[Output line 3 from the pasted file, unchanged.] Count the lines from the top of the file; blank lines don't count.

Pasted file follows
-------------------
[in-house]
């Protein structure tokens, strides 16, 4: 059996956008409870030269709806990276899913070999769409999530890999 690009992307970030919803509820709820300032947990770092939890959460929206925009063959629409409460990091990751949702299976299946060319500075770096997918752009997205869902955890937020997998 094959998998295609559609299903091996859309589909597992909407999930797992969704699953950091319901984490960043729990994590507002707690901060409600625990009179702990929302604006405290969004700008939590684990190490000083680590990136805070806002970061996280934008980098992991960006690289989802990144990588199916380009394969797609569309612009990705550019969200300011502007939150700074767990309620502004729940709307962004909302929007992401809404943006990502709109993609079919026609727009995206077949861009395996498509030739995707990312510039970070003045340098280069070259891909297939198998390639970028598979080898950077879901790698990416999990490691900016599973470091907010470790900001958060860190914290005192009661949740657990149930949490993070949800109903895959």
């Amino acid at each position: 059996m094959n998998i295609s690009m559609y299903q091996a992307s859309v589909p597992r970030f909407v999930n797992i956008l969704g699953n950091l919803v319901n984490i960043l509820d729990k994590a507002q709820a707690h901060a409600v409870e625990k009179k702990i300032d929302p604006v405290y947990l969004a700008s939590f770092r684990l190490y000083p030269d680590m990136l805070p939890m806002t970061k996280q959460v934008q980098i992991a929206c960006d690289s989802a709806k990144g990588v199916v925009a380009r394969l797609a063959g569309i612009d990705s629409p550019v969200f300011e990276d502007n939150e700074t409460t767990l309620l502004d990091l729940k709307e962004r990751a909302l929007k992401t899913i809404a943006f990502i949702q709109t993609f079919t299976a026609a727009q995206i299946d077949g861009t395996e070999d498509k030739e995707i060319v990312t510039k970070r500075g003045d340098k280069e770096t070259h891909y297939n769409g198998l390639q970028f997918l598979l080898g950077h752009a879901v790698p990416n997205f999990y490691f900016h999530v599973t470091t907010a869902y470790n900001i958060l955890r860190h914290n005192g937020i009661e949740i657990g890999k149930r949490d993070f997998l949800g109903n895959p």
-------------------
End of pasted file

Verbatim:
């Amino acid at each position: 059996m094959n998998i295609s690009m559609y299903q091996a992307s859309v589909p597992r970030f909407v999930n797992i956008l969704g699953n950091l919803v319901n984490i960043l509820d729990k994590a507002q709820a707690h901060a409600v409870e625990k009179k702990i300032d929302p604006v405290y947990l969004a700008s939590f770092r684990l190490y000083p030269d680590m990136l805070p939890m806002t970061k996280q959460v934008q980098i992991a929206c960006d690289s989802a709806k990144g990588v199916v925009a380009r394969l797609a063959g569309i612009d990705s629409p550019v969200f300011e990276d502007n939150e700074t409460t767990l309620l502004d990091l729940k709307e962004r990751a909302l929007k992401t899913i809404a943006f990502i949702q709109t993609f079919t299976a026609a727009q995206i299946d077949g861009t395996e070999d498509k030739e995707i060319v990312t510039k970070r500075g003045d340098k280069e770096t070259h891909y297939n769409g198998l390639q970028f997918l598979l080898g950077h752009a879901v790698p990416n997205f999990y490691f900016h999530v599973t470091t907010a869902y470790n900001i958060l955890r860190h914290n005192g937020i009661e949740i657990g890999k149930r949490d993070f997998l949800g109903n895959p």